That feeling of leaving and finding a place in the world is evident in lead album single Wanderlust. The lyrics “Everybody feels like you’re on the outside sometimes” starts to question your sense of belonging. “I’ve always felt like that a little bit and I float around quite a lot. My parents are Irish and I grew up in Guernsey within the Channel Islands. I’ve tried to always find out where I sat. When I went to University I was the only one who didn’t want to be there, and it’s just feeling that you’re not quite part of anything, and I still feel like that musically. I can’t really decide what genre I am. ‘Are you pop? Are you Rn’B? Or Electronic?’ There’s never really a home for what I’m doing so I’m just winging it. I just kind of do things that I like and hope that I make my own little home.”
Ever-striving for that belonging, the emergence of the album has also been a long time coming, Empara Mi explains. “A lot of it was recorded in my bedroom. I’ve kind of been working on this for a while, some I wrote 4 years ago and only just recorded, and some of it I wrote and recorded on the same day. I recorded in LA with a guy I work with called Andy Dawson who did some Kanye West stuff and I reached out to him years ago as I liked everything he’s worked on. A lot of the stuff I re-recorded and produced in my bedroom, and recorded a lot at sound studios here in London. It’s definitely not written, recorded and mastered in the same day.”
She continues, “It does feel like a very new chapter and it’s hard to recognise how long this has been going on for. Just a long time sitting on music and waiting for the right time, and I’m just trying to get that out of my head and just put out stuff that I really love. There’s a big chance I won’t love it in a years time so I’m trying to keep that passion for the stuff that I’ve just written, and kind of package it and get it out as soon as possible.”
The missing link has been the live show, Empara admits. “That’s something that I’m definitely missing and I just really want to have that experience of performing the songs and I know that people are there that want to be, and waiting to hear the songs. That’s never happened to me before; even when I did gigs as it was other people’s material. But having it be your own stuff and they’re coming to see you, that will be so exciting.” “I love live strings, for some of the set it might just be me with just a few electronic elements and live strings. I just thought aesthetically that’s quite nice to see these people play, but as I do have strings in about eighty percent of my songs it makes more sense.” Expanding on the live show set-up, it’s clear that she’s ready to come out fighting. “I’ve done lots of rehearsals already but I’m coming out boldly with what I want to do, so I have to get it right. I can’t come out and it would be half there, so I want to perfect it and have all these elements there.”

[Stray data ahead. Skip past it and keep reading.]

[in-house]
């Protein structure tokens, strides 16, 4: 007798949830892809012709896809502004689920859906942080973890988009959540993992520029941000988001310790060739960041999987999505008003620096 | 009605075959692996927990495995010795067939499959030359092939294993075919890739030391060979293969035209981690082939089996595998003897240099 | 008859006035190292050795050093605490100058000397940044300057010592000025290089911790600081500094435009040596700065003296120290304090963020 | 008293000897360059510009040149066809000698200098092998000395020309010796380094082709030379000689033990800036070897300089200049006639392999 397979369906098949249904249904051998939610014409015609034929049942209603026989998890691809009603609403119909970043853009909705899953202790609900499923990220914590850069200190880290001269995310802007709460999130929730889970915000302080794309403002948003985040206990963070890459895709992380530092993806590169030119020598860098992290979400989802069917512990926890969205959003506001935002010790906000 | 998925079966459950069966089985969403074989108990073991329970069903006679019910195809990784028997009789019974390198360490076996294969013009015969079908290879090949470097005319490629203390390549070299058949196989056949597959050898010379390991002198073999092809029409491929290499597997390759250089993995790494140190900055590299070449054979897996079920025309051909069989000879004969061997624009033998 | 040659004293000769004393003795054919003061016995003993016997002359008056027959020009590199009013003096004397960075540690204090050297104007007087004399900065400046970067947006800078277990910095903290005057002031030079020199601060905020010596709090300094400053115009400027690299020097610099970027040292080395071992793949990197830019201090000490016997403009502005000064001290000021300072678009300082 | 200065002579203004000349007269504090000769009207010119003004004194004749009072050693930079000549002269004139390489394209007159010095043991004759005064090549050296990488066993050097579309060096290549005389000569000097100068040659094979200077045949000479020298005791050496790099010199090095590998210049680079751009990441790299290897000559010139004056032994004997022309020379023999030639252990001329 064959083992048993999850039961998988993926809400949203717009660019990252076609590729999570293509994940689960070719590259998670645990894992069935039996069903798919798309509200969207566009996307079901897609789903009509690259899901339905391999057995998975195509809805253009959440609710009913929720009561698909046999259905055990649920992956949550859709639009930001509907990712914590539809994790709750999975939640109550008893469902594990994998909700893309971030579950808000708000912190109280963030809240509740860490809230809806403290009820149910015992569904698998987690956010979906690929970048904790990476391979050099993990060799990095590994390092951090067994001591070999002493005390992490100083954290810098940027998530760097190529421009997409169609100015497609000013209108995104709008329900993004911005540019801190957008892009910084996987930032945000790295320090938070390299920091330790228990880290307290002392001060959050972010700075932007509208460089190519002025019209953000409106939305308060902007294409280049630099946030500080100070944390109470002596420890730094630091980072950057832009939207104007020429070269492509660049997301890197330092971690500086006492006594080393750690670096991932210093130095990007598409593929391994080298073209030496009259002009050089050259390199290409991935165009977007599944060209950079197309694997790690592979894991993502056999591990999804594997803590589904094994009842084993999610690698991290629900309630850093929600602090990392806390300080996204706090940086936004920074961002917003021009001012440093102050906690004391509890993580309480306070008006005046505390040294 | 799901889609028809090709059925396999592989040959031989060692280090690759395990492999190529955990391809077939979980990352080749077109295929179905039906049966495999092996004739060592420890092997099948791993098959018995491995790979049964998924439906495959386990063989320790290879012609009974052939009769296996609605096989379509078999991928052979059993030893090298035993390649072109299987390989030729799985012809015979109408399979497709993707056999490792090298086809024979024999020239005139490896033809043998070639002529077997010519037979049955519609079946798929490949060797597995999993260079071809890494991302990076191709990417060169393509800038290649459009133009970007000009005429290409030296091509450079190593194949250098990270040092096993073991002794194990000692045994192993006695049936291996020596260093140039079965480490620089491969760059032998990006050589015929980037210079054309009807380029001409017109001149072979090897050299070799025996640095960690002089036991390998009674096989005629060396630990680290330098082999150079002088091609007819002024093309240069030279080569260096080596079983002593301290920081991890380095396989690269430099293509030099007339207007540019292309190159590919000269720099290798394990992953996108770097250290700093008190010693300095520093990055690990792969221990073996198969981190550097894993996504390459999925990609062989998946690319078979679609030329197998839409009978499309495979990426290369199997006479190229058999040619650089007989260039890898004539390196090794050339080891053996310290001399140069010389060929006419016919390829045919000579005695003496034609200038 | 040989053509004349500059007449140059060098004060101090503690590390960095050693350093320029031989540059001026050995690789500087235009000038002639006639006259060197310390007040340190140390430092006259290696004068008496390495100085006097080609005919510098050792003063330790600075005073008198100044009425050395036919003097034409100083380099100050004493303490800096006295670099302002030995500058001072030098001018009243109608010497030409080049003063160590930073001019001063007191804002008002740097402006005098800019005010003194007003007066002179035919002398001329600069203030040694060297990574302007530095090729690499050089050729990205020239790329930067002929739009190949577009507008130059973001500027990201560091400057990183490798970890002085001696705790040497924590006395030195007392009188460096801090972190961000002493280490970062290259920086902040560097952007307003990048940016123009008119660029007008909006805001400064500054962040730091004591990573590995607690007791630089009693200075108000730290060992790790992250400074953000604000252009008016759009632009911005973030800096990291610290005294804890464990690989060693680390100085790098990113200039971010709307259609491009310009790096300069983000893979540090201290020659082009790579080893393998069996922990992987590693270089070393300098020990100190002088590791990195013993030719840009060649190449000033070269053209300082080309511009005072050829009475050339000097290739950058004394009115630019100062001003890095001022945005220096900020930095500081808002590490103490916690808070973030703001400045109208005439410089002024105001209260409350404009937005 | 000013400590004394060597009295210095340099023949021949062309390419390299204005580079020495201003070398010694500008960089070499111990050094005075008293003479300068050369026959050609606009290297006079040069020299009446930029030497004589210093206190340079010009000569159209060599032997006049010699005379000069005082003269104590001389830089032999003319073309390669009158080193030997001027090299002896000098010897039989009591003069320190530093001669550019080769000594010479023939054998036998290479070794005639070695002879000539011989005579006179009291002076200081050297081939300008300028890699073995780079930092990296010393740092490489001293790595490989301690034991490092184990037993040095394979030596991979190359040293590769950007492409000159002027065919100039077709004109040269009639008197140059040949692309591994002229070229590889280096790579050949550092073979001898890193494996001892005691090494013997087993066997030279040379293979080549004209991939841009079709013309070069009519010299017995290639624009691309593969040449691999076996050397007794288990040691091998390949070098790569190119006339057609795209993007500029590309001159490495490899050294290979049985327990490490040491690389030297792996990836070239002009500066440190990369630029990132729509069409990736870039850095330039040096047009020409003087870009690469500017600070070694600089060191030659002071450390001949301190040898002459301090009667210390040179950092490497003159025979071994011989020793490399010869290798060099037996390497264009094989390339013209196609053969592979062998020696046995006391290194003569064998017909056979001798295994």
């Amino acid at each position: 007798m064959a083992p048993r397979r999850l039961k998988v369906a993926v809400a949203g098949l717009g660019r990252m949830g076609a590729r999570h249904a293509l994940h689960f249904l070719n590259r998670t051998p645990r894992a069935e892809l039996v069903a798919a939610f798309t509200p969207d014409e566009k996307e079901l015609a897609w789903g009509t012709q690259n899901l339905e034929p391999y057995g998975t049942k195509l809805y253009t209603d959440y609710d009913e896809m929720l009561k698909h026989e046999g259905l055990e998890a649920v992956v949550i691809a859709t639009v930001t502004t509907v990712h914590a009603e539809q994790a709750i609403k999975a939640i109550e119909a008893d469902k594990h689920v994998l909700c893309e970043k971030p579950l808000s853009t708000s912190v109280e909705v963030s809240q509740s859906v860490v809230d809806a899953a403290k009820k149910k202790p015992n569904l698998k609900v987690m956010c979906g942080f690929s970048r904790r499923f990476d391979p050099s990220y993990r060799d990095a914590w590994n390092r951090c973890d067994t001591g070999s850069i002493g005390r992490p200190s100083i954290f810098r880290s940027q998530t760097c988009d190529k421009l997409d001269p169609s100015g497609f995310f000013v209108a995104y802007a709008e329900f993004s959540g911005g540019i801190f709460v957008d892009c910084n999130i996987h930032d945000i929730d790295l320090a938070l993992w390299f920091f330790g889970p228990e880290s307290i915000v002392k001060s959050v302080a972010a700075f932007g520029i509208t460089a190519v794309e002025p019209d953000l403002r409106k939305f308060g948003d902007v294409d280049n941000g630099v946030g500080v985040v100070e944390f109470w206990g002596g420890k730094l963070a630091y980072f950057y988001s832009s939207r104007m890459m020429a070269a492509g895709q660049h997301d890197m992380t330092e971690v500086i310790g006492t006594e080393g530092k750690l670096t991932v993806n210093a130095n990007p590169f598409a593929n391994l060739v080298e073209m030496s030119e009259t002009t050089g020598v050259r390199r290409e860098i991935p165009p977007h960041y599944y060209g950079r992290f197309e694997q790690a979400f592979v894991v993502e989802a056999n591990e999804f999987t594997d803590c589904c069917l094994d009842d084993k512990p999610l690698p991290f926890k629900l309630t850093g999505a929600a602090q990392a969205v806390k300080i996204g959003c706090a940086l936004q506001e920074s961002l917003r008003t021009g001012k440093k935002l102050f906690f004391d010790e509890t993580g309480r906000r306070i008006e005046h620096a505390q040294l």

Evoking a renewed sense of positivity and energy within her, Empara Mi is looking to next year. “I have high expectations of myself so I just need to make sure I’m enjoying the journey as well. I don’t want to regret things even though they’re progressing. I said something when me and my best friend were having dinner the other night, and we’d both sometimes sit there and complain about the fact that we’re not where we wanted to be. We just agreed that life hasn’t been better than it is now. I have to think like that so it’s just carrying that energy into next year and then relate that positivity to everything else.”
Photographer Lee and Arthur
Stylist Lewis Cameron
Groomer Jason Goh
Photo Assistant 4UNG